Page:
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python-requests appears to support custom collections as a list/mapping of files to upload.

This in turn should allow me to add custom header fields with each file being uploading within one multipart upload.

How can I actually do that?

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1 Answer 1

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python-requests appears to support custom collections as a list/mapping of files to upload.

This in turn should allow me to add custom header fields with each file being uploading within one multipart upload.

Nope. Each file in the list/mapping must be a file object (or contents string), a 2-tuple of a filename and file object (or contents), or a 3-tuple of a filename, file object (or contents) and file type. Anything else is illegal.

Unless #1640 gets accepted upstream, in which case all you'll have to do is use a 4-tuple of a filename, file object (or contents), file type, and header dictionary.


The right thing to do at this point is probably to use a different library. For example, if you use urllib3 directly instead of through the request wrappers, it makes what you want to do reasonably easy. You just have to deal with all the extra verbosity of using urllib3 instead of requests.

And meanwhile, you can file a feature request against requests and an easier way may get added in the future.


But it's a bit frustrating that the functionality you need is all there under the covers, you just can't get to it.

It looks like doing things cleanly would be a nightmare. But it's all pretty simple code, and we can hack our way down to it pretty easily, so let's do that.

Take a look at requests.PreparedRequest.prepare_body. It expects each file in files to be a tuple of filename, contents or file object, and optionally content-type. It basically just reads in any file objects to convert them to contents, and passes everything straight through to urllib3.filepost.encode_multipart_formdata. So, unless we want to replace this code, we're going to need to smuggle the headers in with one of these values. Let's do that by passing (filename, contents, (content_type, headers_dict)). So, requests itself is unchanged.

What about that urllib3.filepost.encode_multipart_formdata that it calls? As you can see, if you pass it tuples for the files, it calls a function called iter_field_objects, which ultimately calls urllib3.fields.RequestField.from_tuples on each one. But if you look at the from_tuples alternate constructor, it says it's there to handle an "old-style" way of constructing RequestField objects, and the normal constructor is there for a "new-style" way, which actually does let you pass in headers.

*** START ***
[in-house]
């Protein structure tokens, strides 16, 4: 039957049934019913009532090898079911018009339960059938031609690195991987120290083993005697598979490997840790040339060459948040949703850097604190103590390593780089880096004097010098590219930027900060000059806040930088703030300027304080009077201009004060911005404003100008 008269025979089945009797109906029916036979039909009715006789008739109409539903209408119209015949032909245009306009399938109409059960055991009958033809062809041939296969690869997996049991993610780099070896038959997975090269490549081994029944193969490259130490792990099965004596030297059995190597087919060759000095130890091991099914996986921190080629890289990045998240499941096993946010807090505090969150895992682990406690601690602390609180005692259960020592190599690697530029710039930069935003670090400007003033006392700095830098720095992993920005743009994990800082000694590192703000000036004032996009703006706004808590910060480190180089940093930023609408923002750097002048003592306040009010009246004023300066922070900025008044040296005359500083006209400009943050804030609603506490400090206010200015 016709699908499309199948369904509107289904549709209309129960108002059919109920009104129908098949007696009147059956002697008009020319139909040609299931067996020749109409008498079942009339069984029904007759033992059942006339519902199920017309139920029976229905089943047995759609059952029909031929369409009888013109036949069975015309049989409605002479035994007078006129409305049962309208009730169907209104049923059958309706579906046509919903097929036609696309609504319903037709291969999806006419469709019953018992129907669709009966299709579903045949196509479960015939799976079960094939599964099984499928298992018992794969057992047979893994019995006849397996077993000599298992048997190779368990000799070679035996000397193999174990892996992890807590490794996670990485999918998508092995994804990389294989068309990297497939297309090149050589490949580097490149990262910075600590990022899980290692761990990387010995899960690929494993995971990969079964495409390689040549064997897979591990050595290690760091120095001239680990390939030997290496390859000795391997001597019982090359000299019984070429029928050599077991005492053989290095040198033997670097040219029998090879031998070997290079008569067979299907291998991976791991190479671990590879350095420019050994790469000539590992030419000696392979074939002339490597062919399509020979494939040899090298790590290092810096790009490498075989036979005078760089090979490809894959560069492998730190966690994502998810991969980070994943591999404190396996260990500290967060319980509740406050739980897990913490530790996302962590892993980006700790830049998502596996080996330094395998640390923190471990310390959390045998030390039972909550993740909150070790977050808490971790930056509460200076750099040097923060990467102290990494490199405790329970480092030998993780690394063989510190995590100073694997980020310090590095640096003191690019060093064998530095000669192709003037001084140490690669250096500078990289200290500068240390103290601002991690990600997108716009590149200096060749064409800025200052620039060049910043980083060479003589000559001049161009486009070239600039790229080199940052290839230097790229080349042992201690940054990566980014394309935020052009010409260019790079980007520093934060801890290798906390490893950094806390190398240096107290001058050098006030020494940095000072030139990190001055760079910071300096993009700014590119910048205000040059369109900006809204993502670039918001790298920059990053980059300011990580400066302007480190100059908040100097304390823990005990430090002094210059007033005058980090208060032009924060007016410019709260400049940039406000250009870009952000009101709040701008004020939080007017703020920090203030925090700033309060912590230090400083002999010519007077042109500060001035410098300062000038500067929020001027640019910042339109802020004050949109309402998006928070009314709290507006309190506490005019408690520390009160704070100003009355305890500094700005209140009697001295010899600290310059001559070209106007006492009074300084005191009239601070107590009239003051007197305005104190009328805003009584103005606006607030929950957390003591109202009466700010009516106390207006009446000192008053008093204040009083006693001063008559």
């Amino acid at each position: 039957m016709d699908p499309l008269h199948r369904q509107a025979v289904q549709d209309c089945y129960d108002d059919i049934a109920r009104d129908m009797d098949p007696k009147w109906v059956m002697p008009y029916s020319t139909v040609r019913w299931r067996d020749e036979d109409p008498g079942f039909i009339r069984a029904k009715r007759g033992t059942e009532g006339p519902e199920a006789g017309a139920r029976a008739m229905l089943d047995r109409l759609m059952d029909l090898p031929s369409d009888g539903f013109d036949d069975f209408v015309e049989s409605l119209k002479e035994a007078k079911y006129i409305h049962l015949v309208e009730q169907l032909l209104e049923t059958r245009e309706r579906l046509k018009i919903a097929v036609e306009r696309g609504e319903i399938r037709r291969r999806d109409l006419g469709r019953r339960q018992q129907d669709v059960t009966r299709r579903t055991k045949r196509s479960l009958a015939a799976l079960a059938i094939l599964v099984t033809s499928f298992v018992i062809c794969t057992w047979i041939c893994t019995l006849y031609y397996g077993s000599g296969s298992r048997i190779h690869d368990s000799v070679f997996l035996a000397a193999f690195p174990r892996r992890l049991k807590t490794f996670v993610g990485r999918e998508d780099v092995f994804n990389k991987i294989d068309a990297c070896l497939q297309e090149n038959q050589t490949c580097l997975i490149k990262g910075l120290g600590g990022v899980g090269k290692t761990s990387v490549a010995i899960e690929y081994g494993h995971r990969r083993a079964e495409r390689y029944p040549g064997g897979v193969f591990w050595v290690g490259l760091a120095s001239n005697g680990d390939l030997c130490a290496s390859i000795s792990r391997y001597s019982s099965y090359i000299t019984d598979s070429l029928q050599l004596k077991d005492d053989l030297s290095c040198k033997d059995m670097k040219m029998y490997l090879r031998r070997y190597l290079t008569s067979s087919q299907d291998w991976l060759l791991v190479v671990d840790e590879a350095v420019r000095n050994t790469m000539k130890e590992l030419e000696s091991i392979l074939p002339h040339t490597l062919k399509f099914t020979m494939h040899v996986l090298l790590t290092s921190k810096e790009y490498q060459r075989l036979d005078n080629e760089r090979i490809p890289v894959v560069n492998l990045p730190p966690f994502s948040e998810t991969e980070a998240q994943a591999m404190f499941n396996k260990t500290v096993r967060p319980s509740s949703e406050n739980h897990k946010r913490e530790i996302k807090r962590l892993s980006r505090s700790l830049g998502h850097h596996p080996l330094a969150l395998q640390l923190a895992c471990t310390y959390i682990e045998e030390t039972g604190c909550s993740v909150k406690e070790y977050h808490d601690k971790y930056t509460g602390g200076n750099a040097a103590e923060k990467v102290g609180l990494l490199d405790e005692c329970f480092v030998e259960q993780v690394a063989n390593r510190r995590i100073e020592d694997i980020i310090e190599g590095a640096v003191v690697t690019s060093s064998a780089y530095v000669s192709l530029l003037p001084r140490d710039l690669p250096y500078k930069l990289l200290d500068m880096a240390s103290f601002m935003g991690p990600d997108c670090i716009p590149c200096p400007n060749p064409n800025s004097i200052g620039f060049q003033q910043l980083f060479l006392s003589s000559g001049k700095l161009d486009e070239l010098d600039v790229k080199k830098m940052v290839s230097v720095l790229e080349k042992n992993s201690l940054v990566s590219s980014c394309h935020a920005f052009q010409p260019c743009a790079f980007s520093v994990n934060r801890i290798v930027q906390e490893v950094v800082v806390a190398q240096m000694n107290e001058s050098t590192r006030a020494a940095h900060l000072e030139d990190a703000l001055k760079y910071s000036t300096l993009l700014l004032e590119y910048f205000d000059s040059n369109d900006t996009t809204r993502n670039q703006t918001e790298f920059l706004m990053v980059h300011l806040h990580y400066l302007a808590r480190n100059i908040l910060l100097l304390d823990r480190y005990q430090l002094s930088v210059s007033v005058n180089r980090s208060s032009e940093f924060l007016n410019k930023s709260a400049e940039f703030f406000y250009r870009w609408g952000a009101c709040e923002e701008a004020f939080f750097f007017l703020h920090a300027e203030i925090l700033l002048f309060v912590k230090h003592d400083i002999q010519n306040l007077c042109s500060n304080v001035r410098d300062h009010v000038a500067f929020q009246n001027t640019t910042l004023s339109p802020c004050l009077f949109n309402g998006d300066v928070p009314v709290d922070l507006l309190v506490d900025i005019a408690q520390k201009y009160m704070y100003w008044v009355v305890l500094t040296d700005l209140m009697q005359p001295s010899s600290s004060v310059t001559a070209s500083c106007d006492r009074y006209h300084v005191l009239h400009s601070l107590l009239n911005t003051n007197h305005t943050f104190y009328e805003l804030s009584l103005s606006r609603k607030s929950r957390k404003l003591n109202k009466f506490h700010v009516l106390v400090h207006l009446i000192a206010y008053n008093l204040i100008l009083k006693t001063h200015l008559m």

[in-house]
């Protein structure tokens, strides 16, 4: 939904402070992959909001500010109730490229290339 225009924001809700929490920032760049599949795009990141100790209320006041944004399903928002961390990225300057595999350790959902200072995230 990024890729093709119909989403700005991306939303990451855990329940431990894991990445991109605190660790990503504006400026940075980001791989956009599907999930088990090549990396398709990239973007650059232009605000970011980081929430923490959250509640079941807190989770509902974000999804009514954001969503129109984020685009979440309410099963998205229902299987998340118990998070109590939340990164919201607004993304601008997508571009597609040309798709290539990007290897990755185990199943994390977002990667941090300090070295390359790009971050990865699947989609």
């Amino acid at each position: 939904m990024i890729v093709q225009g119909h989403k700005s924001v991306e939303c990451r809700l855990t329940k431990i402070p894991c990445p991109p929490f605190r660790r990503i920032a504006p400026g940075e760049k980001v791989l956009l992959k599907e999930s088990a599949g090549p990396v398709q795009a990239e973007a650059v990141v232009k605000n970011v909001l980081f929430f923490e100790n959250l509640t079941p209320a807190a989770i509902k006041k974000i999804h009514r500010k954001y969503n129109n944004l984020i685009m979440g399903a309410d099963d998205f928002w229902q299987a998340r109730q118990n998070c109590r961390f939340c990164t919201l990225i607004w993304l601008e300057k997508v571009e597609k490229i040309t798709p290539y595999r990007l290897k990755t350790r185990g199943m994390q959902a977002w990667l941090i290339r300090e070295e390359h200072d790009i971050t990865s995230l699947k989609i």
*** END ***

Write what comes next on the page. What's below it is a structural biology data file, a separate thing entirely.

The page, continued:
So, all we need to do is monkeypatch iter_field_objects, replacing its last line with one that uses the new-style way, and we should be done. Let's try:

import requests
import requests.packages.urllib3
from requests.packages.urllib3.fields import RequestField, guess_content_type
import six

old_iter_field_objects = requests.packages.urllib3.filepost.iter_field_objects
def iter_field_objects(fields):
    if isinstance(fields, dict):
        i = six.iteritems(fields)
    else:
        i = iter(fields)

    for field in i:
      if isinstance(field, RequestField):
        yield field
      else:
        name, value = field
        filename = value[0]
        data = value[1]
        content_type = value[2] if len(value)>2 else guess_content_type(filename)
        headers = None
        if isinstance(content_type, (tuple, list)):
            content_type, headers = content_type
        rf = RequestField(name, data, filename, headers)
        rf.make_multipart(content_type=content_type)
        yield rf
requests.packages.urllib3.filepost.iter_field_objects = iter_field_objects

And now:

>>> files = {'file': ('foo.txt', 'foo\ncontents\n'), 
...          'file2': ('bar.txt', 'bar contents', 'text/plain'),
...          'file3': ('baz.txt', 'baz contents', ('text/plain', {'header': 'value'}))}
>>. r = request.Request('POST', 'http://example.com', files=files)
>>> print r.prepare().body
--1ee28922d26146e7a2ee201e5bf22c44
Content-Disposition: form-data; name="file3"; filename="baz.txt"
Content-Type: text/plain
header: value

baz contents
--1ee28922d26146e7a2ee201e5bf22c44
Content-Disposition: form-data; name="file2"; filename="bar.txt"
Content-Type: text/plain

bar contents
--1ee28922d26146e7a2ee201e5bf22c44
Content-Disposition: form-data; name="file"; filename="foo.txt"
Content-Type: text/plain

foo

Tada!

Note that you need relatively up-to-date requests/urllib3 for this to work. I think requests 2.0.0 is sufficient.

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Awesome! I can stick to this for now and petition upstream to implement a tuple-extension, hopefully next version support this :) –  qarma Sep 30 '13 at 23:50
    
@qarma: If you're going to add a feature request, please do so soon and post the link here. Because I might write a patch myself, and I don't want to create a pull request that duplicates your feature request but isn't connected to it. –  abarnert Sep 30 '13 at 23:54
    
    
@qarma: The patch was even easier than I expected. If you know what you're doing with the command line, you should be able to pip install --upgrade git+https://github.com/abarnert/requests, test it out, then uninstall and reinstall to get back to the mainline version. –  abarnert Oct 1 '13 at 0:14

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